Heart Rate Variability for Evaluating Psychological Stress Changes in Healthy Adults: A Scoping Review

Sarah Immanuel, Meseret N. Teferra, Mathias Baumert, Niranjan Bidargaddi

Research output: Contribution to journalReview articlepeer-review

3 Citations (Scopus)
5 Downloads (Pure)

Abstract

The utility of heart rate variability (HRV) for characterizing psychological stress is primarily impacted by methodological considerations such as study populations, experienced versus induced stress, and method of stress assessment. Here, we review studies on the associations between HRV and psychological stress, examining the nature of stress, ways stress was assessed, and HRV metrics used. The review was performed according to the PRISMA guidelines on select databases. Studies that examined the HRV-stress relationship via repeated measurements and validated psychometric instruments were included (n = 15). Participant numbers and ages ranged between 10 and 403 subjects and 18 and 60 years, respectively. Both experimental (n = 9) and real-life stress (n = 6) have been explored. While RMSSD was the most reported HRV metric (n = 10) significantly associated with stress, other metrics, including LF/HF (n = 7) and HF power (n = 6) were also reported. Various linear and nonlinear HRV metrics have been utilized, with nonlinear metrics used less often. The most frequently used psychometric instrument was the State-Trait Anxiety Inventory (n = 10), though various other instruments have been reported. In conclusion, HRV is a valid measure of the psychological stress response. Standard stress induction and assessment protocols combined with validated HRV measures in different domains will improve the validity of findings.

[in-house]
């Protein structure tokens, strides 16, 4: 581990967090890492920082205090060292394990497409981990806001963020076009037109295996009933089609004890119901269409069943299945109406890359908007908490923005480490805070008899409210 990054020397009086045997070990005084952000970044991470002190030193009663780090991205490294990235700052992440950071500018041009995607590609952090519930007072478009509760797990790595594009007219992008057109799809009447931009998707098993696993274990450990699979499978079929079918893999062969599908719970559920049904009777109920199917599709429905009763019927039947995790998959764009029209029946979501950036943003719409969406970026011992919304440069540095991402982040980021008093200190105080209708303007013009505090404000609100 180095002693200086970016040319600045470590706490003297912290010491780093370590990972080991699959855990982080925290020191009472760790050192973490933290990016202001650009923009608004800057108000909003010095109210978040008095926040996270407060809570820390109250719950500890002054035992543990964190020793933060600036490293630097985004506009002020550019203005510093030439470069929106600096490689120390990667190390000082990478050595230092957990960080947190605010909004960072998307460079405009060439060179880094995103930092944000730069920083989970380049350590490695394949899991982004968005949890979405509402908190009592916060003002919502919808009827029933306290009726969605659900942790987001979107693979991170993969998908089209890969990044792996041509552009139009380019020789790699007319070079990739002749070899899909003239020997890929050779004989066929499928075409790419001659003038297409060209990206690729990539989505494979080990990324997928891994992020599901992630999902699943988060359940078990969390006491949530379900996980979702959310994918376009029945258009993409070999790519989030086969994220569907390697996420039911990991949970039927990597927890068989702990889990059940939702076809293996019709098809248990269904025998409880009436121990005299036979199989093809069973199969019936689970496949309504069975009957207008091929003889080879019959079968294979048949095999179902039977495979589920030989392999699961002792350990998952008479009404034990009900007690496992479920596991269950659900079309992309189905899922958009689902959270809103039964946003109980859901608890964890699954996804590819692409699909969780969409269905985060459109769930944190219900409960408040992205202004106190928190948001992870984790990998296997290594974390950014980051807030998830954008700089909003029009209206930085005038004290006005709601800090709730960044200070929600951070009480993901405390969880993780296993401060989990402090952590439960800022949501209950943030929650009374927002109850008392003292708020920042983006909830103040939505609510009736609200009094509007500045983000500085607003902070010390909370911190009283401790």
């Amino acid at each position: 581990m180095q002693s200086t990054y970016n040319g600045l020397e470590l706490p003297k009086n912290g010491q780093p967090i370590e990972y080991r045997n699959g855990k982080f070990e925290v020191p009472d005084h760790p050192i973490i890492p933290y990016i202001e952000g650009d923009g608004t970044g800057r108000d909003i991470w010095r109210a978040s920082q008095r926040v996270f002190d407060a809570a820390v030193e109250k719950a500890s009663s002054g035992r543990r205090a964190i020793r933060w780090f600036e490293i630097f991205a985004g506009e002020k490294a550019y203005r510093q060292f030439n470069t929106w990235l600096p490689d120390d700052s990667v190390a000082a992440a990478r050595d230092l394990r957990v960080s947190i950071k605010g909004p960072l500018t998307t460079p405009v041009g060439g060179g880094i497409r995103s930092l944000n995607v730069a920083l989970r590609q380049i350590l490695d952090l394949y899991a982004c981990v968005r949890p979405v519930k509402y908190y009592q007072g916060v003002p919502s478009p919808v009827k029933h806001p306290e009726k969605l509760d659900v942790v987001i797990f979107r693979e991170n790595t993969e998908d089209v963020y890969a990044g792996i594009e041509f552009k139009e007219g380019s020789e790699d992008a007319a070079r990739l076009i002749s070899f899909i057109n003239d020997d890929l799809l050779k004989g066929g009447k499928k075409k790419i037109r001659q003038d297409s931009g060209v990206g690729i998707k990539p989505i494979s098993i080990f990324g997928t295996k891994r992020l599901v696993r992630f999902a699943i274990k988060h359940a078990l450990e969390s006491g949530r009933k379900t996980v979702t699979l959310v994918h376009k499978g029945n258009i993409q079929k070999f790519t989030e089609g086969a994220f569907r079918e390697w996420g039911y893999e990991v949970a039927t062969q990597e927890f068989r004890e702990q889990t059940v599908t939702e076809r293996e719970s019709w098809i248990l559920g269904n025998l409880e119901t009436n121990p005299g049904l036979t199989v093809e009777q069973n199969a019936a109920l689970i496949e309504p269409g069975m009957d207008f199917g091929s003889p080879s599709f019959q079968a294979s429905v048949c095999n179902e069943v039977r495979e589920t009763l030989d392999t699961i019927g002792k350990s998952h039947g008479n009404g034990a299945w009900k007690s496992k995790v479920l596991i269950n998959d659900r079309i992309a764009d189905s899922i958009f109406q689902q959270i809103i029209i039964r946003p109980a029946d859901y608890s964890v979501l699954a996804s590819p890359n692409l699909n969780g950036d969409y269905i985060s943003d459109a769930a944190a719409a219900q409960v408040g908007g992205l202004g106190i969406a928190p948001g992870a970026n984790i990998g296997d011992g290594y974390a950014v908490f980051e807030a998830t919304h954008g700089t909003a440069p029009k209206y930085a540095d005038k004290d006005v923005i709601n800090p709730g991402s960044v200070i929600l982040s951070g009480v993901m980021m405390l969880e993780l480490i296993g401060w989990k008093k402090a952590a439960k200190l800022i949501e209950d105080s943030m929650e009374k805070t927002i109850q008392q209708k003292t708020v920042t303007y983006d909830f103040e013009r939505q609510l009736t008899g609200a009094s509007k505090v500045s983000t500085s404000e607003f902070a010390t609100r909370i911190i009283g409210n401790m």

Original languageEnglish
Pages (from-to)187-202
Number of pages16
JournalNeuropsychobiology
Volume82
Issue number4
Early online date8 Jun 2023
DOIs
Publication statusPublished - Sept 2023

Keywords

  • Acute stress
  • Autonomic control
  • Chronic stress
  • Heart rate
  • Heart rate variability
  • Psychological stress
  • RR-interval
  • Sympathetic and parasympathetic activity

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